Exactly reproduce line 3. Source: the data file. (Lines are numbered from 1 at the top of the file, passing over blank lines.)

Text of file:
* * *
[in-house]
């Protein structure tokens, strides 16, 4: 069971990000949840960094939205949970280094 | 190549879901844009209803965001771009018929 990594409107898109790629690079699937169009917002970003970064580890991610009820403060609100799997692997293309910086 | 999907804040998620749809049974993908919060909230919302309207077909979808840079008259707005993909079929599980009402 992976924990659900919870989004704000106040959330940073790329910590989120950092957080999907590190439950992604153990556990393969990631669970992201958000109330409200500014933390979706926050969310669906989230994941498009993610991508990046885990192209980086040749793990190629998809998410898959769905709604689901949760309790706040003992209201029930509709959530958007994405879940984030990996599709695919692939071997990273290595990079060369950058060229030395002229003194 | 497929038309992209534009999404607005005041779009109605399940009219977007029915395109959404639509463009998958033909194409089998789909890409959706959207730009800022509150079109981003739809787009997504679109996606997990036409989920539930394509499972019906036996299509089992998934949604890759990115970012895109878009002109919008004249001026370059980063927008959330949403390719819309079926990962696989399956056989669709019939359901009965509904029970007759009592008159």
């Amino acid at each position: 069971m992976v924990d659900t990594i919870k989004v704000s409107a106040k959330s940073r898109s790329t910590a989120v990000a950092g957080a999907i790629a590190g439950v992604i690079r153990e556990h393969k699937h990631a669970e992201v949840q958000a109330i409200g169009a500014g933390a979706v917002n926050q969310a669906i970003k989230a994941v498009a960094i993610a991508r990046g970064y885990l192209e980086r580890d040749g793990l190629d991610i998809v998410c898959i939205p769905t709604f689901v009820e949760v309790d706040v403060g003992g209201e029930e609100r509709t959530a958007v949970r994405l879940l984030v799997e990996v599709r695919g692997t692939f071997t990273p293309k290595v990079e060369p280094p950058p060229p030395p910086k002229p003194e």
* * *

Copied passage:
């Amino acid at each position: 069971m992976v924990d659900t990594i919870k989004v704000s409107a106040k959330s940073r898109s790329t910590a989120v990000a950092g957080a999907i790629a590190g439950v992604i690079r153990e556990h393969k699937h990631a669970e992201v949840q958000a109330i409200g169009a500014g933390a979706v917002n926050q969310a669906i970003k989230a994941v498009a960094i993610a991508r990046g970064y885990l192209e980086r580890d040749g793990l190629d991610i998809v998410c898959i939205p769905t709604f689901v009820e949760v309790d706040v403060g003992g209201e029930e609100r509709t959530a958007v949970r994405l879940l984030v799997e990996v599709r695919g692997t692939f071997t990273p293309k290595v990079e060369p280094p950058p060229p030395p910086k002229p003194e």